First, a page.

Perhaps the first of this kind of short, action-packed Grand Tour stage in the modern era was at the 2011 Tour de France, a year before a side-burned ‘mod’ would win a first Grand Boucle for Britain, and days before Australia would get its one and only Tour champion.
Stage 19 was a sharp 109.5 km race from Modane to Alpe d’Huez via the double-peak of the Cols des Télegraphe and Galibier. Everyone’s favourite gurning Frenchman Tommy Voeckler was going into his 10th day in the yellow jersey, albeit with a slender margin over stage 18 winner Andy Schleck, and Alberto Contador was smarting after losing time on the previous day’s climb to Serre Chevalier.
Now, before I continue, it should be pointed out that the following is tainted slightly by Contador’s subsequent doping violation which saw him stripped of all results from July 2010 (including the Tour he *ahem* won) to January 2012. But the stage design at least ought to rest unaffected.
With a teammate a little way up the road, Contador went on the attack inside the first 20 km. Sensing danger, Voeckler tried to follow, but he visibly struggled while both Andy and Frank Schleck seemed equal to the Spaniard’s acceleration, with Cadel Evans keeping a cool head to stay in contention.
Contador, like Koen Bouwman (Jumbo-Visma) on stage 7 at the 2022 Giro and Thomas De Gendt (Lotto Soudal) on stage 8, was feeling in a defiant mood, which can only have helped, as will the proximity to Paris. He didn’t win that stage, but – like Bora-Hansgrohe on Saturday – he blew the GC race apart. The Spaniard, nicknamed ‘El Pistolero’, finished third on the stage behind Pierre Rolland, and the explosive efforts delivered Andy Schleck into the race lead, putting an end to Voeckler’s dreams of taking the maillot jaune all the way to Paris. He would never wear yellow again.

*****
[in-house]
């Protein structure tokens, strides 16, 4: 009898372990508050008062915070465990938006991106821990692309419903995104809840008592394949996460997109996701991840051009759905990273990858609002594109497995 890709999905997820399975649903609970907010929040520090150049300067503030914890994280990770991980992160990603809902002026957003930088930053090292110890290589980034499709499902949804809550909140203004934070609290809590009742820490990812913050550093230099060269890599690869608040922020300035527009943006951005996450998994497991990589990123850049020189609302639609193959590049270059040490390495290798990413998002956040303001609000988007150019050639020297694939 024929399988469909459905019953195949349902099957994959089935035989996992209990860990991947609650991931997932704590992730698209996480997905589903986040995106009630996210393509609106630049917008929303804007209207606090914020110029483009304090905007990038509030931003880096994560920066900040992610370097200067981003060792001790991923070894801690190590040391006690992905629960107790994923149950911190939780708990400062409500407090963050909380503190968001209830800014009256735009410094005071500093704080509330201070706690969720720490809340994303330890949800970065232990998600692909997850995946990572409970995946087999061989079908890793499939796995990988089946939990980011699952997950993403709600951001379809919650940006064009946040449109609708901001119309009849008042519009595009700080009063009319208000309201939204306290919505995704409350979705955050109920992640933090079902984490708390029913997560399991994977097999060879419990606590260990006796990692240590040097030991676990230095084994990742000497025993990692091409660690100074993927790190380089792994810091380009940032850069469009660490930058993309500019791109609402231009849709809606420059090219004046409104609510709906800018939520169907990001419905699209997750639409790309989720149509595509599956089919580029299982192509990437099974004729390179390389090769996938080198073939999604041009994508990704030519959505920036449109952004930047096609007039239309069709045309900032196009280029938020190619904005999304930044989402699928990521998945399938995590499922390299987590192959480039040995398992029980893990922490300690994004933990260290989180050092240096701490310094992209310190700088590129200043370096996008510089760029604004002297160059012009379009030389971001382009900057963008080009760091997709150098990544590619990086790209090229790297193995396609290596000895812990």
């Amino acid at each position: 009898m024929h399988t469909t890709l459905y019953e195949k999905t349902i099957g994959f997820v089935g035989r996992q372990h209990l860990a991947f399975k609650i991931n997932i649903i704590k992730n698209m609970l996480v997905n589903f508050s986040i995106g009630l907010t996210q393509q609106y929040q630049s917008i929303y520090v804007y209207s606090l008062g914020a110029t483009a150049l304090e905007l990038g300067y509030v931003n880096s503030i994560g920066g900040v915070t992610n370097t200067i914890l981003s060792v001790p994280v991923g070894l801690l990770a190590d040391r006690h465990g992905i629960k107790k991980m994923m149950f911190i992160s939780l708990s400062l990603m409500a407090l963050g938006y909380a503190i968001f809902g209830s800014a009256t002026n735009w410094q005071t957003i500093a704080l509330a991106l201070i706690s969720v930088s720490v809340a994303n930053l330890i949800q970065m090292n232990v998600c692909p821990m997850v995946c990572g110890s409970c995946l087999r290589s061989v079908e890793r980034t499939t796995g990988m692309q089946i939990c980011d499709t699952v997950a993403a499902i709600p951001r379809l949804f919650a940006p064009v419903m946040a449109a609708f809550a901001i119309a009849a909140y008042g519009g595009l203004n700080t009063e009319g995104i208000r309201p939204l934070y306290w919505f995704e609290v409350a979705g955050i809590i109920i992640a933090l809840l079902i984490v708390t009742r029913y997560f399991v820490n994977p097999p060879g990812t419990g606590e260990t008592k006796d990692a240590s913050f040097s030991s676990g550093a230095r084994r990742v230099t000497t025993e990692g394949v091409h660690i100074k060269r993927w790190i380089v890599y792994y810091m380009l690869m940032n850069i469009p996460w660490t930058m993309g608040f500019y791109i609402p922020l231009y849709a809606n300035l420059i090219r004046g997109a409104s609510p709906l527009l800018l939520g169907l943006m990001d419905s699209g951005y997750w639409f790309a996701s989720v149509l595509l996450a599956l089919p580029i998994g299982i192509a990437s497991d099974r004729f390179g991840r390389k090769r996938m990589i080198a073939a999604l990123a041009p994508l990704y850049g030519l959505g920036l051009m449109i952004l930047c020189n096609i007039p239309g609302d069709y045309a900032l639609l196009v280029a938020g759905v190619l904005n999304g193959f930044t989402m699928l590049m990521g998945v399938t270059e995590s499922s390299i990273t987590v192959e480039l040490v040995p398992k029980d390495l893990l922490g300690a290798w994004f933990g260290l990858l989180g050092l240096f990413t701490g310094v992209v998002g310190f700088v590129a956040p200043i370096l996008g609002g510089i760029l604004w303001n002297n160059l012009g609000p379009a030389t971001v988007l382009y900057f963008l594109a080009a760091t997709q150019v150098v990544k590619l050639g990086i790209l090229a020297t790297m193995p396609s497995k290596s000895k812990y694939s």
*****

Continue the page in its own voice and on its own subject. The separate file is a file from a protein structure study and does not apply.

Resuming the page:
There are plenty more examples to chew over, not least the otherworldly Nice stage that kicked off the 2020 Tour de France, hilly circuits included, and the perplexing grid start on the super short stage 17 of the 2018 edition – although that didn’t exactly add the drama the organisers hoped for.
Back in Italy, we were treated to an exemplary day for the breakaway on stage 15 of the 2021 Giro. That stage unfolded over just 147 km from Grado to Gorizia, with three laps of a fast and lumpy loop before a rapid run into town. Victor Campenaerts won from a two-up sprint that day after the breakaway shattered on the run-in, but there was a stalemate in the peloton, which was led home more than 17 minutes down by the Ineos Grenadiers.
Another good example of opportunistic Italian racing was during the 2015 Giro when stage 15 took the peloton from Forlì to Imola, finishing with four laps of the race track. Much of that course was borrowed by the 2020 World Champs road races which were cobbled together last-minute, and which provided a far more exciting spectacle than anyone expected.
The 2022 Giro has been widely touted as the hardest edition in recent memory, despite fewer visits to the high mountains, most of them in the more traditional final week yet to come. The organisers have instead created an electrifying programme of stages with many more short and sharp climbs than usual, and a double dose of entertainingly aggressive circuit racing.